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Publication numberUS6201336 B1
Publication typeGrant
Application numberUS 09/327,095
Publication dateMar 13, 2001
Filing dateJun 5, 1999
Priority dateJun 12, 1998
Fee statusPaid
Publication number09327095, 327095, US 6201336 B1, US 6201336B1, US-B1-6201336, US6201336 B1, US6201336B1
InventorsJoseph R. Burns
Original AssigneeOcean Power Technologies, Inc.
Export CitationBiBTeX, EndNote, RefMan
External Links: USPTO, USPTO Assignment, Espacenet
DC bias scheme for field induced piezoelectric power generators
US 6201336 B1
Abstract
A d.c. bias arrangement for increasing the efficiency of electrical power extraction from a piezoelectric transducer comprising a piezoelectric material, particularly of the electrostrictive type, contacted by first and second electrodes. The first electrode is connected directly to an electrical load connected directly to ground potential. The second electrode is connected by two in-parallel paths to the ground potential, one of the paths comprising a d.c. voltage source in series with a large bias resistor, and the other of the paths comprising a large a.c. power bypassing capacitor.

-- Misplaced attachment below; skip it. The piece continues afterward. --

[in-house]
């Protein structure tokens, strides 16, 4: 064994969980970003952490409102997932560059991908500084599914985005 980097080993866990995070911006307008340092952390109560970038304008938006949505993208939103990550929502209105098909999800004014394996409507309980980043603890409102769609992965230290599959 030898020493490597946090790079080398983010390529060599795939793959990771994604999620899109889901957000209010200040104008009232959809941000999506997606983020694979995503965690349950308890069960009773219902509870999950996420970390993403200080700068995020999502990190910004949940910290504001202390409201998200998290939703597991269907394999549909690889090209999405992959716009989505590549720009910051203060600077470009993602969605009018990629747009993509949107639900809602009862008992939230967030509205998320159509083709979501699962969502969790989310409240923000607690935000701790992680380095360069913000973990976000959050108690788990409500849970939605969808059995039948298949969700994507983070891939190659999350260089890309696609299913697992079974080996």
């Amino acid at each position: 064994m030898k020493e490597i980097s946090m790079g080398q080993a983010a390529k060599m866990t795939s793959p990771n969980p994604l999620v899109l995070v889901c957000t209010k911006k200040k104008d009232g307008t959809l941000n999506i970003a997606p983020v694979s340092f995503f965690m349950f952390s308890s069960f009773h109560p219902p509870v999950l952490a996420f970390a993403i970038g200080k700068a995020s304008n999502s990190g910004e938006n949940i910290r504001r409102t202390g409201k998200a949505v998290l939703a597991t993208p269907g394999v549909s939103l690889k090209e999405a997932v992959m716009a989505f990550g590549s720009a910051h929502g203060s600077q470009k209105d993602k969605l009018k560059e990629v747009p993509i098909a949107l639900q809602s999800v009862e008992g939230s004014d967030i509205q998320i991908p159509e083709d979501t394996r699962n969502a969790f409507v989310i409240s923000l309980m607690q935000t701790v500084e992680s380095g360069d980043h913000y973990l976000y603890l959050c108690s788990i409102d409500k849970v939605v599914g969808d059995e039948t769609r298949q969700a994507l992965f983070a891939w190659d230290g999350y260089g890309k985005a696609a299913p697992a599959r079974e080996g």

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Claims(4)
What is claimed is:
1. A method of operating a piezoelectric power transducer having first and second electrodes, the method comprising exposing the transducer to a source of mechanical energy for causing the transducer to generate an a.c. voltage between said electrodes, and transferring a.c. power from the transducer to an electrical load by contacting two terminals of the load to said first electrode and to ground potential, respectively, and applying a d.c. bias voltage between said electrodes by connecting said second electrode to ground potential through two in-parallel paths, one of said paths including a d.c. bias voltage source in series with a current limiting resistor, and the other of said paths including a capacitor for bypassing a.c. current through the load around the current limiting resistor.
2. A method according to claim 1 wherein said piezoelectric material is an electrostrictive material and the transducer electrodes are charged to around 100 volts a.c., the load resistance is around 400K ohms, the bias voltage is around 100 volts, the current limiting resistor is around 1 mg ohm, and the bypassing capacitor is around 10 μF.
3. A d.c. biasing arrangement for a power generating piezoelectric transducer having a pair of electrodes contacting a piezoelectric material, a first of said electrodes, during use of said transducer, being connected to a ground potential through an electrical load used for collecting power generated by the transducer, the biasing arrangement comprising a parallel circuit including two paths for being connected between a second of said electrodes and said ground potential, one of said paths including a d.c. bias voltage source in series with a current limiting resistor, and the other of said paths including a capacitor for bypassing a.c. current through the load around the current limiting resistor.